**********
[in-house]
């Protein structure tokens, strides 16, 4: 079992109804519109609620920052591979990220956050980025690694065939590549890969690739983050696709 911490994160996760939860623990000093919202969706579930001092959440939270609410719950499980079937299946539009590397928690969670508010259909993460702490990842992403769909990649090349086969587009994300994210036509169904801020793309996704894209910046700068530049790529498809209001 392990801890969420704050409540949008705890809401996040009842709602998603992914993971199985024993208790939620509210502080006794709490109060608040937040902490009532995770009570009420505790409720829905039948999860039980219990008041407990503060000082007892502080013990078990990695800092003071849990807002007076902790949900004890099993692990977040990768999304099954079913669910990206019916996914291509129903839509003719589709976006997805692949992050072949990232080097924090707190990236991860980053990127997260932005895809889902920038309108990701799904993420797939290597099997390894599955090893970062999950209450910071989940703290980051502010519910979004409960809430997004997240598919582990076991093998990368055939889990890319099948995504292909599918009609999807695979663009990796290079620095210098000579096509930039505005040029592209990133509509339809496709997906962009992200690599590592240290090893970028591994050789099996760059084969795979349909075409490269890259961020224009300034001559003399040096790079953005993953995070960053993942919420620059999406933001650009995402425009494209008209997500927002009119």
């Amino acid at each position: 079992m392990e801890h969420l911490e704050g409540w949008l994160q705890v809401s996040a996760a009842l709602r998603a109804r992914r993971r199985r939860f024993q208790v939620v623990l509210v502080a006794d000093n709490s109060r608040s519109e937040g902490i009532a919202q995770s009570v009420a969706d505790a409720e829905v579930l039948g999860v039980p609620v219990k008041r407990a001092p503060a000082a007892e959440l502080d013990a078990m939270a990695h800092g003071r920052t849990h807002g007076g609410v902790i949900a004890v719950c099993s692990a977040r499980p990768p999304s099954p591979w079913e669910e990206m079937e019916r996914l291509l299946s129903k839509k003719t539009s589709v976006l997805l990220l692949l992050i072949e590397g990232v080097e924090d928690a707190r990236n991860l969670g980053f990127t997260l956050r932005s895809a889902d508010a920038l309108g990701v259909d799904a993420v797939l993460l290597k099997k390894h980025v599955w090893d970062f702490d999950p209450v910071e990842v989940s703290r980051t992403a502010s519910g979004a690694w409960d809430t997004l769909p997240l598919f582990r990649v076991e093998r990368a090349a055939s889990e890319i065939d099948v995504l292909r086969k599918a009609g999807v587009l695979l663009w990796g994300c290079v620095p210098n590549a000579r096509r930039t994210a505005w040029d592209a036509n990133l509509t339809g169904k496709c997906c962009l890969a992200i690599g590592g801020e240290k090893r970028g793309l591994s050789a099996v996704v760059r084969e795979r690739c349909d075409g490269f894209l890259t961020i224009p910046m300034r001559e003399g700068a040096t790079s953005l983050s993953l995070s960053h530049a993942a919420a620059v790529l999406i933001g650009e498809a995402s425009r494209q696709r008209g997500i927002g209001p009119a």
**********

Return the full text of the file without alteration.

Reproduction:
[in-house]
């Protein structure tokens, strides 16, 4: 079992109804519109609620920052591979990220956050980025690694065939590549890969690739983050696709 911490994160996760939860623990000093919202969706579930001092959440939270609410719950499980079937299946539009590397928690969670508010259909993460702490990842992403769909990649090349086969587009994300994210036509169904801020793309996704894209910046700068530049790529498809209001 392990801890969420704050409540949008705890809401996040009842709602998603992914993971199985024993208790939620509210502080006794709490109060608040937040902490009532995770009570009420505790409720829905039948999860039980219990008041407990503060000082007892502080013990078990990695800092003071849990807002007076902790949900004890099993692990977040990768999304099954079913669910990206019916996914291509129903839509003719589709976006997805692949992050072949990232080097924090707190990236991860980053990127997260932005895809889902920038309108990701799904993420797939290597099997390894599955090893970062999950209450910071989940703290980051502010519910979004409960809430997004997240598919582990076991093998990368055939889990890319099948995504292909599918009609999807695979663009990796290079620095210098000579096509930039505005040029592209990133509509339809496709997906962009992200690599590592240290090893970028591994050789099996760059084969795979349909075409490269890259961020224009300034001559003399040096790079953005993953995070960053993942919420620059999406933001650009995402425009494209008209997500927002009119």
């Amino acid at each position: 079992m392990e801890h969420l911490e704050g409540w949008l994160q705890v809401s996040a996760a009842l709602r998603a109804r992914r993971r199985r939860f024993q208790v939620v623990l509210v502080a006794d000093n709490s109060r608040s519109e937040g902490i009532a919202q995770s009570v009420a969706d505790a409720e829905v579930l039948g999860v039980p609620v219990k008041r407990a001092p503060a000082a007892e959440l502080d013990a078990m939270a990695h800092g003071r920052t849990h807002g007076g609410v902790i949900a004890v719950c099993s692990a977040r499980p990768p999304s099954p591979w079913e669910e990206m079937e019916r996914l291509l299946s129903k839509k003719t539009s589709v976006l997805l990220l692949l992050i072949e590397g990232v080097e924090d928690a707190r990236n991860l969670g980053f990127t997260l956050r932005s895809a889902d508010a920038l309108g990701v259909d799904a993420v797939l993460l290597k099997k390894h980025v599955w090893d970062f702490d999950p209450v910071e990842v989940s703290r980051t992403a502010s519910g979004a690694w409960d809430t997004l769909p997240l598919f582990r990649v076991e093998r990368a090349a055939s889990e890319i065939d099948v995504l292909r086969k599918a009609g999807v587009l695979l663009w990796g994300c290079v620095p210098n590549a000579r096509r930039t994210a505005w040029d592209a036509n990133l509509t339809g169904k496709c997906c962009l890969a992200i690599g590592g801020e240290k090893r970028g793309l591994s050789a099996v996704v760059r084969e795979r690739c349909d075409g490269f894209l890259t961020i224009p910046m300034r001559e003399g700068a040096t790079s953005l983050s993953l995070s960053h530049a993942a919420a620059v790529l999406i933001g650009e498809a995402s425009r494209q696709r008209g997500i927002g209001p009119a």